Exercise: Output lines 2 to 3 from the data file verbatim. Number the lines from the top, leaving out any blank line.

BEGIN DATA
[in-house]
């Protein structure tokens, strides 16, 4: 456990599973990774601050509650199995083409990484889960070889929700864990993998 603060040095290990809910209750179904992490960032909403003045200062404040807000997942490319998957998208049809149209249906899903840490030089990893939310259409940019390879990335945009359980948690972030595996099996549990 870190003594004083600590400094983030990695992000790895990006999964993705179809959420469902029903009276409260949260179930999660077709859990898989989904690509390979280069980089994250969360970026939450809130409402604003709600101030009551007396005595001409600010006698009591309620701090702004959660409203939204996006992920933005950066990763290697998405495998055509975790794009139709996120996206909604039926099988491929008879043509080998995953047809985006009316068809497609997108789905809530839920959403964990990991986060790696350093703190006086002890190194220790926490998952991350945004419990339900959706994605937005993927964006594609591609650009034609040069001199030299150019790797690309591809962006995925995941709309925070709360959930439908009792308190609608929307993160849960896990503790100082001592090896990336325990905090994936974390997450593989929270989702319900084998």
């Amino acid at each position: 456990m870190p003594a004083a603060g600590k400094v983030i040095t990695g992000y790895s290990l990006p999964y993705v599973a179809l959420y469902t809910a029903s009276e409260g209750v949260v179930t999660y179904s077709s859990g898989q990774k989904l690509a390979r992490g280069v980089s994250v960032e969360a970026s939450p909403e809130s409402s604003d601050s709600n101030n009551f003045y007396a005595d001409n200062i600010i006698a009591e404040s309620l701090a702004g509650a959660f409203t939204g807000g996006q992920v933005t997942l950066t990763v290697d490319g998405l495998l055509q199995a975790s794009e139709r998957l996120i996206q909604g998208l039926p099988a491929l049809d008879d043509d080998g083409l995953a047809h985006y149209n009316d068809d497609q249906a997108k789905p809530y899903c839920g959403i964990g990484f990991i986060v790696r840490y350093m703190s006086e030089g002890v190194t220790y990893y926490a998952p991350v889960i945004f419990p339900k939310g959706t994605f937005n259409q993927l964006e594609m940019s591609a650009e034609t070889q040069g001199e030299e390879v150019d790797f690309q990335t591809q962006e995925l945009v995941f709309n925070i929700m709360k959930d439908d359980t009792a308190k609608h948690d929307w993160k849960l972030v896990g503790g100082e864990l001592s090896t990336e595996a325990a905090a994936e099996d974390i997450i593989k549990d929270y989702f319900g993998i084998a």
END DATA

């Protein structure tokens, strides 16, 4: 456990599973990774601050509650199995083409990484889960070889929700864990993998 603060040095290990809910209750179904992490960032909403003045200062404040807000997942490319998957998208049809149209249906899903840490030089990893939310259409940019390879990335945009359980948690972030595996099996549990 870190003594004083600590400094983030990695992000790895990006999964993705179809959420469902029903009276409260949260179930999660077709859990898989989904690509390979280069980089994250969360970026939450809130409402604003709600101030009551007396005595001409600010006698009591309620701090702004959660409203939204996006992920933005950066990763290697998405495998055509975790794009139709996120996206909604039926099988491929008879043509080998995953047809985006009316068809497609997108789905809530839920959403964990990991986060790696350093703190006086002890190194220790926490998952991350945004419990339900959706994605937005993927964006594609591609650009034609040069001199030299150019790797690309591809962006995925995941709309925070709360959930439908009792308190609608929307993160849960896990503790100082001592090896990336325990905090994936974390997450593989929270989702319900084998």
């Amino acid at each position: 456990m870190p003594a004083a603060g600590k400094v983030i040095t990695g992000y790895s290990l990006p999964y993705v599973a179809l959420y469902t809910a029903s009276e409260g209750v949260v179930t999660y179904s077709s859990g898989q990774k989904l690509a390979r992490g280069v980089s994250v960032e969360a970026s939450p909403e809130s409402s604003d601050s709600n101030n009551f003045y007396a005595d001409n200062i600010i006698a009591e404040s309620l701090a702004g509650a959660f409203t939204g807000g996006q992920v933005t997942l950066t990763v290697d490319g998405l495998l055509q199995a975790s794009e139709r998957l996120i996206q909604g998208l039926p099988a491929l049809d008879d043509d080998g083409l995953a047809h985006y149209n009316d068809d497609q249906a997108k789905p809530y899903c839920g959403i964990g990484f990991i986060v790696r840490y350093m703190s006086e030089g002890v190194t220790y990893y926490a998952p991350v889960i945004f419990p339900k939310g959706t994605f937005n259409q993927l964006e594609m940019s591609a650009e034609t070889q040069g001199e030299e390879v150019d790797f690309q990335t591809q962006e995925l945009v995941f709309n925070i929700m709360k959930d439908d359980t009792a308190k609608h948690d929307w993160k849960l972030v896990g503790g100082e864990l001592s090896t990336e595996a325990a905090a994936e099996d974390i997450i593989k549990d929270y989702f319900g993998i084998a």